The Power of Live Theater

The Penguin Project, a theater program for children with disabilities, gained prestigious recognition last November when it received the 2017 National Arts and Humanities Youth Program (NAHYP) Award.

Above: Dr. Andrew Morgan, founder and director of The Penguin Project, and 14-year-old Olivia Johnson accept the 2017 National Arts and Humanities Youth Program Award from Jane Chu, chairman of the National Endowment for the Arts, on November 9, 2017.

Founded in Peoria by Dr. Andrew Morgan, it’s grown into a national program across 15 states—clearly demonstrating the positive impact of the performing arts on all members of the community.

Award recipients are chosen from hundreds of nominees for effectively using creativity to promote learning and life skills—and receive $10,000 to support expansion of their programs. Since 2004, the Penguin Project has empowered local children with developmental disabilities by providing opportunities to participate in “Junior” productions of Broadway plays. Dr. Morgan, a lifelong thespian, recognized that some of his patients might benefit from the power of live theater.

“I saw the positive value [it] had for myself and my family in terms of developing communication skills, self-esteem and social skills,” he explains. “I realized these are the same things that were lacking in many of my patients, and I figured the theater would be a really good venue to try to enhance those skills.”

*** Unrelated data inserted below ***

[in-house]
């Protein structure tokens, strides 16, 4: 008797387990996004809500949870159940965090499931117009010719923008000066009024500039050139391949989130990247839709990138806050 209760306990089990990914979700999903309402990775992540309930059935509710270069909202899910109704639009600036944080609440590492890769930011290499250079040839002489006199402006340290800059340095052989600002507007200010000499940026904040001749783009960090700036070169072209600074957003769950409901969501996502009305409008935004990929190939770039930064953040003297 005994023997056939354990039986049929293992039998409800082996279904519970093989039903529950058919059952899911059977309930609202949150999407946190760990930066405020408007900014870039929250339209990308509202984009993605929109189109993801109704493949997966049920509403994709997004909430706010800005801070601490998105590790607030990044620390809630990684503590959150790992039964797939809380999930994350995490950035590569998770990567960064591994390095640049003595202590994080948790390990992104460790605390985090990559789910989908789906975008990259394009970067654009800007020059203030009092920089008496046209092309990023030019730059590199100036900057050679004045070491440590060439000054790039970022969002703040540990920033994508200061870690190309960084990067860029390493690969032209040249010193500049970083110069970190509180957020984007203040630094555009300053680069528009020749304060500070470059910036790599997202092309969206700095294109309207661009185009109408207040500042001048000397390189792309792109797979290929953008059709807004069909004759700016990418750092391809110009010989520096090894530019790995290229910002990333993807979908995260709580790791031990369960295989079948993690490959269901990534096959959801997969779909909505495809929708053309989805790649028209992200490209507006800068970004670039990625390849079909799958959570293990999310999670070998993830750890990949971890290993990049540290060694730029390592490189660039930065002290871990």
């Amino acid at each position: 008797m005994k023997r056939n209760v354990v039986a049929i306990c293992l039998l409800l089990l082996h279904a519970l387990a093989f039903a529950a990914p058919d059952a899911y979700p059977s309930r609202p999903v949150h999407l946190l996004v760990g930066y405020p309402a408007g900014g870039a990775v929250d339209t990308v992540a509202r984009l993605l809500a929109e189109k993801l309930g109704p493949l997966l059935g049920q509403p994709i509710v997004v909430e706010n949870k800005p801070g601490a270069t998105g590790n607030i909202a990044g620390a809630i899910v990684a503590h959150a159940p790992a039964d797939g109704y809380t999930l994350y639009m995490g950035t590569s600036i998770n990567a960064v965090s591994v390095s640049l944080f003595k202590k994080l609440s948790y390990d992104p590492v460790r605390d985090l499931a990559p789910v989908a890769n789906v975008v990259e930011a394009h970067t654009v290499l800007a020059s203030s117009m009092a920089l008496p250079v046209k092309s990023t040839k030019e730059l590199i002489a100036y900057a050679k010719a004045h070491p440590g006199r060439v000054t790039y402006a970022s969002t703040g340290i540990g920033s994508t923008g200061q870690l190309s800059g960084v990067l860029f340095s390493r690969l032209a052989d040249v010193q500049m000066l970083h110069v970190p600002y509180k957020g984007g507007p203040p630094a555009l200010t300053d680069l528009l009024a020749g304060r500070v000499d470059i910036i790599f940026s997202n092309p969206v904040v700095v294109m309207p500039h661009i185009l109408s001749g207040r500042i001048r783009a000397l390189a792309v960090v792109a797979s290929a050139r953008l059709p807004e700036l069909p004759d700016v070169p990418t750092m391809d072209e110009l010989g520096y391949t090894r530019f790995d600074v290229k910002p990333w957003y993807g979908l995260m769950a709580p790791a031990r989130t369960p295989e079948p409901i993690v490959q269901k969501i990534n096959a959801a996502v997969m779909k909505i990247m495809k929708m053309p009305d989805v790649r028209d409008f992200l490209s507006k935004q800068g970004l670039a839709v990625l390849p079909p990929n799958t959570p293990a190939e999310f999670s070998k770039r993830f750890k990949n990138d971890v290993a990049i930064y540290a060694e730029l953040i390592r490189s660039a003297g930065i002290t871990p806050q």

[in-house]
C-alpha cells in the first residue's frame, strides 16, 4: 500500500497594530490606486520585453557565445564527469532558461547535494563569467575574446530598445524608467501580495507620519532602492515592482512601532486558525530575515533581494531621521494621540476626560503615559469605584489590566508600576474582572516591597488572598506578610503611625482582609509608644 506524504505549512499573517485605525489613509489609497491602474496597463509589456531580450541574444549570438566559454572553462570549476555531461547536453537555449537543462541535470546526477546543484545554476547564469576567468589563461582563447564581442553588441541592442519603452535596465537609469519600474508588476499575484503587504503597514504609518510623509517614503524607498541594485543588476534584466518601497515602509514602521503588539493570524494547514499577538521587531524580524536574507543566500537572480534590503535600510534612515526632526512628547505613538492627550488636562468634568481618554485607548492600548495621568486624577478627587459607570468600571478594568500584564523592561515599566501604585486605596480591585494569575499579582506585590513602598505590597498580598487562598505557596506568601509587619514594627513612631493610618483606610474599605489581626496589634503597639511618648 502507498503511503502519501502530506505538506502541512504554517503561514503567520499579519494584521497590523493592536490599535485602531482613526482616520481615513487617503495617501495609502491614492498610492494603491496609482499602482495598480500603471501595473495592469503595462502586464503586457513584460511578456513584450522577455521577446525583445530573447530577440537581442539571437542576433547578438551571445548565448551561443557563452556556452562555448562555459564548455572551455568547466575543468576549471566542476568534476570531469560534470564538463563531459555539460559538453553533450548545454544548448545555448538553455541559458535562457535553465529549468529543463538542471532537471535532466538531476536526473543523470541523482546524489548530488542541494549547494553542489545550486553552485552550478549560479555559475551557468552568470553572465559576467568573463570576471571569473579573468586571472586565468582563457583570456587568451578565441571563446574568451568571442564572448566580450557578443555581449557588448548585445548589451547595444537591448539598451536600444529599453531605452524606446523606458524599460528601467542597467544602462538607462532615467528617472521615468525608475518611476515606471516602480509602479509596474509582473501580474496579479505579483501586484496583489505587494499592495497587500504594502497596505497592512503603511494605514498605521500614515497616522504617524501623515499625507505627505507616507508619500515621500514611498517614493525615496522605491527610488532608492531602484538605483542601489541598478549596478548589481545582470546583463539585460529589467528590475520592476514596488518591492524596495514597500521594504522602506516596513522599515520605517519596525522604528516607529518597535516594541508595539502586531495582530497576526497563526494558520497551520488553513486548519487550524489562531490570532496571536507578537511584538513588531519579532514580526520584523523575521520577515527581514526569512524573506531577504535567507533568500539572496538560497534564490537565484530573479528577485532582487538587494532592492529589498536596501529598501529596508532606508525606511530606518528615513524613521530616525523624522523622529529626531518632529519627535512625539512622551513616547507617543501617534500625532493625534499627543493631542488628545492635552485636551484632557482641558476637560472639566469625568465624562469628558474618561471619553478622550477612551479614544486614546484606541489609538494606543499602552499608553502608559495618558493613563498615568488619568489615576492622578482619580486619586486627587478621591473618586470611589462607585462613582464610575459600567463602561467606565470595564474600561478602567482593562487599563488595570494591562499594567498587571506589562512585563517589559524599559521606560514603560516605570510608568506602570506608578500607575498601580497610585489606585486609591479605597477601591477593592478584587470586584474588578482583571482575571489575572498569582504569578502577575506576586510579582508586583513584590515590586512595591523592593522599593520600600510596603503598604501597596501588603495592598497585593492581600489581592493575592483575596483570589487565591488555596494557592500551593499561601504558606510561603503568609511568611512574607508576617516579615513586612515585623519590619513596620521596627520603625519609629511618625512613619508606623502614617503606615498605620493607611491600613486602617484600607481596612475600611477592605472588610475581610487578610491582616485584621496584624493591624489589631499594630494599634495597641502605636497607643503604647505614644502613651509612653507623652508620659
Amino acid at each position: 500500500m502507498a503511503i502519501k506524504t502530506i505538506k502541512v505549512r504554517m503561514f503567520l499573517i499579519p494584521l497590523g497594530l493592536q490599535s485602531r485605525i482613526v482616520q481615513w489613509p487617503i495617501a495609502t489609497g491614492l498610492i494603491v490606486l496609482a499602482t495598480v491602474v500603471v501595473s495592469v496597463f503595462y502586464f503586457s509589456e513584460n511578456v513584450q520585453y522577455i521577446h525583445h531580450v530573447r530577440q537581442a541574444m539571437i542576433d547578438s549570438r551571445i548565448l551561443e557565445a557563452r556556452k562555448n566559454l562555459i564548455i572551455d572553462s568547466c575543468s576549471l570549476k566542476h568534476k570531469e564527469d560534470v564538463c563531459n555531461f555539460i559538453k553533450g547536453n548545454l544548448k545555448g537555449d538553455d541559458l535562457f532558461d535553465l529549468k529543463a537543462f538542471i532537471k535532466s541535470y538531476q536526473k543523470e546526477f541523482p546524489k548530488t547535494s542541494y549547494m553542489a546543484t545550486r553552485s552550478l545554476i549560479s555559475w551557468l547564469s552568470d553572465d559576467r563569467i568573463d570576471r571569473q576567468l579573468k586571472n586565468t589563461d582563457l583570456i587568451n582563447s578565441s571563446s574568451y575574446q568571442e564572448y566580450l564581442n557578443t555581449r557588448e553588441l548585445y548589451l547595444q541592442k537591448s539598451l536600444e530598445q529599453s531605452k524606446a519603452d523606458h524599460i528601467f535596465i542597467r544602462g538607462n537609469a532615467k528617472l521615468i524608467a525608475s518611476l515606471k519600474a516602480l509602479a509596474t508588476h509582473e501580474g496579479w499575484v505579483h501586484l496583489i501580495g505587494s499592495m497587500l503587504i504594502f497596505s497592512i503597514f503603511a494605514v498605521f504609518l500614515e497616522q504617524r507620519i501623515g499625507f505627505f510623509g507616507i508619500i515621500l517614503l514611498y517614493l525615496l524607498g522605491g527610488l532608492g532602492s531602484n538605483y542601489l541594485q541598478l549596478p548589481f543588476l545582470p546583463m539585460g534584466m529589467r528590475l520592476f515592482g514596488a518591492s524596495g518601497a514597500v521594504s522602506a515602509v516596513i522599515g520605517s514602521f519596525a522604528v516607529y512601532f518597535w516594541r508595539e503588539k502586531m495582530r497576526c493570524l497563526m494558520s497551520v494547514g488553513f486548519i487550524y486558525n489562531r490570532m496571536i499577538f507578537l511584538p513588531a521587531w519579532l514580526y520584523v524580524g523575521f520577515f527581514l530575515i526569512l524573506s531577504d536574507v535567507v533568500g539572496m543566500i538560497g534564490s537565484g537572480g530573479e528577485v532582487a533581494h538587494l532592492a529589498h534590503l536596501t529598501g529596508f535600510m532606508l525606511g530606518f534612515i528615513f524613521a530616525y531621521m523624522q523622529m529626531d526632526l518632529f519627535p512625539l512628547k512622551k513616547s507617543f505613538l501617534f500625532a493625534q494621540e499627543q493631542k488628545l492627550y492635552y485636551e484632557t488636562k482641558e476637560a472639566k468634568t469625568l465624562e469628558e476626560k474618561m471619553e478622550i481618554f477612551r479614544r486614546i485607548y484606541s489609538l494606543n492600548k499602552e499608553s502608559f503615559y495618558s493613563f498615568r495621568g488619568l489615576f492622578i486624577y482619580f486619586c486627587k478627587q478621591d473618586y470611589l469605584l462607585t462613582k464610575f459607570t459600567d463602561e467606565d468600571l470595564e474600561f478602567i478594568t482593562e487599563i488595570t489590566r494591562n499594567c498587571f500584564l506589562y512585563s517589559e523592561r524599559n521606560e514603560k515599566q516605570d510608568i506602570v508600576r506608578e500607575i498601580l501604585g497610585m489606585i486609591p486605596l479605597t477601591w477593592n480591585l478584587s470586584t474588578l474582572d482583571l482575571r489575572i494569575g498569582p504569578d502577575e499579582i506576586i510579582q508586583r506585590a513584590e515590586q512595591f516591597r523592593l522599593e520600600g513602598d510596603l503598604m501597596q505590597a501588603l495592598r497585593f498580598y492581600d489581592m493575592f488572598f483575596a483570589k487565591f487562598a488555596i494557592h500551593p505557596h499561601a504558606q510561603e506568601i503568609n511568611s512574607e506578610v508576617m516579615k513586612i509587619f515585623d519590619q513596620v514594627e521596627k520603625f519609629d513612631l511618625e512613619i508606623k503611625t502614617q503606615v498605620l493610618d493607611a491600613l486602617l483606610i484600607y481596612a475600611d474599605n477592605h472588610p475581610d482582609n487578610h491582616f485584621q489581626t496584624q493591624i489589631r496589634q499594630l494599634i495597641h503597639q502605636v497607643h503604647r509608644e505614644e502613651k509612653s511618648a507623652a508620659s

He was right: Penguin participants have flourished on stage, with about 80 percent returning each year. January’s production of Mary Poppins, Jr. alone gave 94 young performers a chance to shine. Each participant is matched with a nondisabled child of similar age—peer mentors who guide them through the process of learning lines, rehearsing and putting on a show. The pairing is mutually beneficial, instilling confidence and empathy in both kids.

Dr. Morgan, who directs each play himself, praises the dozens of dedicated volunteers (including his wife Kathy and daughter Lindsay Gates) who assist with choreography, costumes and backstage production. The stage crew also includes a certified music therapist, a registered counselor and a behavior analyst. Besides partnering with Eastlight Theatre for performances, they are working with ICC to establish new biannual performances featuring former Penguins. They’ve even been invited to perform in Las Vegas at the Kiwanis International Convention this summer.

The organization’s biggest challenge, says Dr. Morgan, is that the number of kids who want to get involved exceeds current capacity. He hopes the prestigious NAHYP Award will raise awareness, help the nonprofit apply for more grants, and continue to grow the program nationally. “We currently have 26 replication programs in 15 states around the country and we’re always looking to expand,” he says. “That’s our goal: to take this program to as many communities as we can.” a&s

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